Hard Disk: RPM (7200 and above) ,Gigabit/sec , i guess SATA 3 is now available.

Here you will want to look for reliability. Hard drives are one of the most common components to fail. Performance also matters, again benchmarks. The speed of the interface (Gigabits/second) doesn't matter because they all are way faster than hard drives.

Casing:cooooooooooooooooooooling

This part is important. Also looks, noise, and ease of installation.

Power supply:u would probably need 650 W at least

A high-quality 300W power supply is enough for most computers. Look for one of these brands: CoolerMaster, Enermax, Fortron Source (FSP Group), OCZ, PC Power & Cooling, SeaSonic, Silverstone, Sparkle, Tagan, Vantec, Verax, Zalman.
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#5 Sneakycyber

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Posted 14 May 2007 - 04:15 PM

My favorite Hardware site is Tomshardware.com.. I haven't been there in awhile I'm on here most of the time.. I heard they were bought by someone.. Anywho same site same good info
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#6 KIDRoach

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Posted 14 May 2007 - 10:00 PM

Looking at the comparison now =D I didn't know there's such thing
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#7 Wassim

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Posted 15 May 2007 - 03:54 AM

U also asked how cache memory works and how it helps speeding ur computer.

U know that when u run an application , it loads into ur memory(RAM).So to process that application the CPU needs to access the RAM, since the RAM is slower than the CPU the RAM speed limits the CPU speed.
So Cache is a small amout of fast memory that sits between the CPU and the RAM.Cache contains a copy of portions of RAM. Because of the phenomen of locality of reference , when a word is fetshed by the CPU from RAM it is very likely that the next word to be fetshed is right after it or in the same block , so that whole block is fetshed from memory and copied in Cache the CPU accesses the Cache several times in a row instead of accessing the RAM each time he needs a word.btw "word" is the smallest unit of data addressable by the proccessor , it could be many bytes.
so the way it works, when the CPU needs a word it look for it in the cache ,if found it processes it and if not found it fetshes the word and the whole block of following words into the cache because as we said it is very likely that the following words he will need will be in that same block so instead of accessing the RAM each time, it accesses the cache wish makes processig much faster.

cache size:

generally ppl say that the more cache, the more the computer goes faster, but what most ppl dont know is that cache is effective untill a cretain size,because the larger the cache is, the more gates there is, the more gates there is the slower the cache gets and we dont want it slow, but also we cant make it very small so that the CPU accesses the RAM a lot so we must be in between.
Technicly we want our cache size to be small enough so that the overall cost per bit is close to that of main memory alone and large enough so that the overall access time is close to that of the cache alone.

there are still many details about how cache works, if u need more just let me know.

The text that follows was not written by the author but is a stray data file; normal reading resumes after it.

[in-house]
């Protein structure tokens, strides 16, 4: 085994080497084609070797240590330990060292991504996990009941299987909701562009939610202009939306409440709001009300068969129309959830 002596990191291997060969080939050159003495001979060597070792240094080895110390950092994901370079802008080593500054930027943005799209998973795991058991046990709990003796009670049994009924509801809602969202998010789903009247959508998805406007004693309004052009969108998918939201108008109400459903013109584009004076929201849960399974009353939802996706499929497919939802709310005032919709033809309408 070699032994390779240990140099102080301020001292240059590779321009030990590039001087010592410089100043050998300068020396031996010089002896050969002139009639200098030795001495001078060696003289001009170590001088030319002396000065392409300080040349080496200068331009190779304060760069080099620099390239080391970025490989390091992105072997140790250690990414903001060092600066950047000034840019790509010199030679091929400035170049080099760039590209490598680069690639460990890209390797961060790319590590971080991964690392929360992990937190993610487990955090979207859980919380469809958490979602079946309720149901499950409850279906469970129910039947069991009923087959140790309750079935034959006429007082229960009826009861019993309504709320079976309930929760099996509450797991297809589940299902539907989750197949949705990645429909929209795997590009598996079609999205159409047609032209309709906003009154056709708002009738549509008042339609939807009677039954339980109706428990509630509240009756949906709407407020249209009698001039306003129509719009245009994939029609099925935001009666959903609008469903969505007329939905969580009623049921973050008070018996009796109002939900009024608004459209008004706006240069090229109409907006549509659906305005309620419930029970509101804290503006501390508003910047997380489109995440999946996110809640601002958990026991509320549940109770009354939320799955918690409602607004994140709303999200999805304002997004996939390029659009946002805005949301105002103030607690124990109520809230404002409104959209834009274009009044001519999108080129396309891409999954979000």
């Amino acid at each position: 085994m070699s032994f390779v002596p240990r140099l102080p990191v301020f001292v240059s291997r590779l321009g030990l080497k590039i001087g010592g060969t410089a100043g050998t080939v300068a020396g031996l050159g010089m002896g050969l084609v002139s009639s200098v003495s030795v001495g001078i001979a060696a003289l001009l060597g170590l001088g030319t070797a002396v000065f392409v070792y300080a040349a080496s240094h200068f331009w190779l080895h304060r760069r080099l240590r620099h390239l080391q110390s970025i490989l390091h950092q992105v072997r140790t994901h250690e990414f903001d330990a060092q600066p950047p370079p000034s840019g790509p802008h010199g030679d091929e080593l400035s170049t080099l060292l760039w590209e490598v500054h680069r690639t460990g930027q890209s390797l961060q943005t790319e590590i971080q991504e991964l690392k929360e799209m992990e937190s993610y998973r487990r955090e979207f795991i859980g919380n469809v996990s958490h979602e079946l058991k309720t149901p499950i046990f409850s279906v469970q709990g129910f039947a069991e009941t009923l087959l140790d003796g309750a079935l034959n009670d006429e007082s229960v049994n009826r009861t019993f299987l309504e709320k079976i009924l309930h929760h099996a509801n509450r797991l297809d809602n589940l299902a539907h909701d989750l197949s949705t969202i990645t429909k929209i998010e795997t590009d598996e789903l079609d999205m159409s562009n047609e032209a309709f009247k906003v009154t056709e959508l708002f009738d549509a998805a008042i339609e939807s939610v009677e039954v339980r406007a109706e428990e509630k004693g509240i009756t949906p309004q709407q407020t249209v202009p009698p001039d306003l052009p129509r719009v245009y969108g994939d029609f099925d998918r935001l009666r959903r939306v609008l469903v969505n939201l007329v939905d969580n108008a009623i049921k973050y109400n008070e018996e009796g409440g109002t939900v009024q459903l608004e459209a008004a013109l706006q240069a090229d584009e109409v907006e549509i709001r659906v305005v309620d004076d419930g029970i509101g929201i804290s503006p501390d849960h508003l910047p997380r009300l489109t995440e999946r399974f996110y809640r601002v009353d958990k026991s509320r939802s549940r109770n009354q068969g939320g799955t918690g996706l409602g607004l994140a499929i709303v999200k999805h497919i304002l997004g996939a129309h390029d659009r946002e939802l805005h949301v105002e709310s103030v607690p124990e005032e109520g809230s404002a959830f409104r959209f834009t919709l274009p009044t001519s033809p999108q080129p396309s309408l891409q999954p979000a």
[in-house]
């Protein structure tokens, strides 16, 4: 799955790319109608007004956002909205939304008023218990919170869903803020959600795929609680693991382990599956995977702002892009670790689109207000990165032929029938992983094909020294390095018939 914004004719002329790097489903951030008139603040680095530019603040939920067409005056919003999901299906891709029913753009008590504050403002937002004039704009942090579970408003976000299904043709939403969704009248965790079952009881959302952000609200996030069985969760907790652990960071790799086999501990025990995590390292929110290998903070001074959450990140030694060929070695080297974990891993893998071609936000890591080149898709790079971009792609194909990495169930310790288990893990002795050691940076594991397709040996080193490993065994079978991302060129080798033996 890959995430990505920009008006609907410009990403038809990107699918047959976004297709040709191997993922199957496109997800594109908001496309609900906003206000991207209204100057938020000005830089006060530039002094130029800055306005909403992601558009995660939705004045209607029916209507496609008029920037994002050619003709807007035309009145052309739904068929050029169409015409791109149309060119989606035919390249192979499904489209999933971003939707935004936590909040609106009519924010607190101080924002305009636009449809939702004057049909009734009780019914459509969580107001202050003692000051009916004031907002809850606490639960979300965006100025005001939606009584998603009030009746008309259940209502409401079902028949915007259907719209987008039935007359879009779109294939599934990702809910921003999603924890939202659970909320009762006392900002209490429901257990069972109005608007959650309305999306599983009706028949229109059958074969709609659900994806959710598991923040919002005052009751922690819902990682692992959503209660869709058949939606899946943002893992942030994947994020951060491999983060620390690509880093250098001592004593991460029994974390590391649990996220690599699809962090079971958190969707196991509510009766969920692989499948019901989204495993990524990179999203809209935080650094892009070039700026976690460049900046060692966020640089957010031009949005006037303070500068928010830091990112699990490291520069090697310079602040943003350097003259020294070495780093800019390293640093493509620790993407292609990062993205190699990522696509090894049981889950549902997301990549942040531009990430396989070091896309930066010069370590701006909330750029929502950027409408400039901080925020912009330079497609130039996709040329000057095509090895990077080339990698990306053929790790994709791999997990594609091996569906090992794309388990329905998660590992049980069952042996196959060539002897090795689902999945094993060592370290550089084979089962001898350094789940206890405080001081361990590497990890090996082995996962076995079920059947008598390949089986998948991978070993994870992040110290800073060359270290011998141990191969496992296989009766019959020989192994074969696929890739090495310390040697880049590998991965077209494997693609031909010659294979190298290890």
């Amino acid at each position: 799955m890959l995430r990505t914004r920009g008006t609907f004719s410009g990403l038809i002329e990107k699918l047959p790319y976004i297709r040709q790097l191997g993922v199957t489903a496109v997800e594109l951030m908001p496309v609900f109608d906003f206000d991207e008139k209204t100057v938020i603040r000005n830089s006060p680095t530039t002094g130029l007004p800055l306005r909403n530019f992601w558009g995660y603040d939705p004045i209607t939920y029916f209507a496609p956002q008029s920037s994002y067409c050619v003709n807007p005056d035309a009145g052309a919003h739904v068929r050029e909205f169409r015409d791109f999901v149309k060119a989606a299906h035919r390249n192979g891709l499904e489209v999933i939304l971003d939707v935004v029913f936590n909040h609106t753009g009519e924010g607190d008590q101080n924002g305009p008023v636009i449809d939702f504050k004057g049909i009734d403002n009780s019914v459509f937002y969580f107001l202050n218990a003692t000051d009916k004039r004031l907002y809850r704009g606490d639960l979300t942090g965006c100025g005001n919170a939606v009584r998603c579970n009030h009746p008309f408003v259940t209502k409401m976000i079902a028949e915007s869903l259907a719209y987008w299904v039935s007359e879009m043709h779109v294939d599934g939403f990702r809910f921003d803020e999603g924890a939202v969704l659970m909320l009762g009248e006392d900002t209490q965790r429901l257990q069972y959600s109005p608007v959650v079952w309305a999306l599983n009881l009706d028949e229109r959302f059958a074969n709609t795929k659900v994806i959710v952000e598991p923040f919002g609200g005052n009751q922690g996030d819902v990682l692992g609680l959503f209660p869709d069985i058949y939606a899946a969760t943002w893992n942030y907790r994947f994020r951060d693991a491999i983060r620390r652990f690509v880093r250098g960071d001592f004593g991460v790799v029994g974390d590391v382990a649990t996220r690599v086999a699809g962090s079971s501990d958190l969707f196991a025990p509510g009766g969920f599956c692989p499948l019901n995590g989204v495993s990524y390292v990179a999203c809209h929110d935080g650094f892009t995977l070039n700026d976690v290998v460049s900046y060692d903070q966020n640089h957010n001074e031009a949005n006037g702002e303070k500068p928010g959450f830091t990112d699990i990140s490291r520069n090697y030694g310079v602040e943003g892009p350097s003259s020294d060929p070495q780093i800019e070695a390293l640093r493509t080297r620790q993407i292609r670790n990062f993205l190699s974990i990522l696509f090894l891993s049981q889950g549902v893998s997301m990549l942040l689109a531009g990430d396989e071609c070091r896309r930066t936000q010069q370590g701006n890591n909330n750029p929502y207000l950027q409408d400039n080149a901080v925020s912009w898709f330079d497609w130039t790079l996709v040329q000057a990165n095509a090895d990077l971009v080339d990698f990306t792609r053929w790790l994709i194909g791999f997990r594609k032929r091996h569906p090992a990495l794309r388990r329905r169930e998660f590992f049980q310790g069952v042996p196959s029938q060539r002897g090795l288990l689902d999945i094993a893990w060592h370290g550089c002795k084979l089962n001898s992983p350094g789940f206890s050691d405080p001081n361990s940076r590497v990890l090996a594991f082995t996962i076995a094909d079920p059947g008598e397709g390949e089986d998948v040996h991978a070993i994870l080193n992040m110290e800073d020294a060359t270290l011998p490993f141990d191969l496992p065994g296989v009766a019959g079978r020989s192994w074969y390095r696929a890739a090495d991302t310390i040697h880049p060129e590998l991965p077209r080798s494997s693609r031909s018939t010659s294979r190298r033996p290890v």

cheers.

Edited by Wassim, 15 May 2007 - 03:58 AM.

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#8 KIDRoach

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Posted 20 May 2007 - 03:46 PM

So, I did my homework, and here's what i got from my research.

any comments would be deeply appreciated. :thumbsup:

CPU : Core 2 Duo E4400

Motherboard : Gigabyte GA-965P-DS3 LGA 775 Intel P965 Express ATX Intel Motherboard

Case : XION Solaris XON-403 Black with Green LED Light Steel ATX Mid Tower Computer Case

PSU : Broadway Com Corp P4-OKIA-550-RB ATX 550W Power Supply 115/230 V FCC, CE, CSA

RAM : Corsair XMS2 2GB (2 x 1GB) 240-Pin DDR2 SDRAM DDR2 675 (PC2 5400)

VGA : XFX PVT84JUDD3 GeForce 8600GT 256MB 128-bit GDDR3 PCI Express x16 Video Card

Hard Drive : Seagate Barracuda 7200.10 ST3320620AS (Perpendicular Recording Technology)
320GB 7200 RPM 16MB Cache SATA 3.0Gb/s Hard Drive


Optical Drive : Sony NEC Optiarc Black 2MB Cache E-IDE / ATAPI DVD Burner

Monitor : Acer AL1706Ab Black 17" 8ms LCD Monitor 270 cd/m2 500:1

Keyboard : Logitech 967738-0403 Black 104 Normal Keys USB Standard Deluxe 250 Keyboard

Mouse : Microsoft N71-00007S Black 3 Buttons 1 x Wheel USB Wired Optical Wheel Mouse

Speakers : Logitech X-230 32 Watts 2.1 Black Speakers


Prices are from newegg.com , and it all supposed to sum up to 950 USD
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#9 Mr Alpha

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Posted 20 May 2007 - 05:37 PM

That power supply isn't a good idea. You could make do with a 300W power supply. Also make sure you get one from a high-quality maker like CoolerMaster, Enermax, Fortron Source (FSP Group), OCZ, PC Power & Cooling, SeaSonic, Silverstone, Sparkle, Tagan, Vantec, Verax or Zalman. Some good reading: The Truth about PSU power ratings
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#10 KIDRoach

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Posted 20 May 2007 - 10:57 PM

How bout this?

FSP Group (Fortron Source) ATX350-PA, version 2.2 RoHS, SATA, 350W Power Supply - OEM (And for the same price too :thumbsup: )

I saw some PSU has fans on top of it. If the fan's on top of the PSU itself, how do you install it?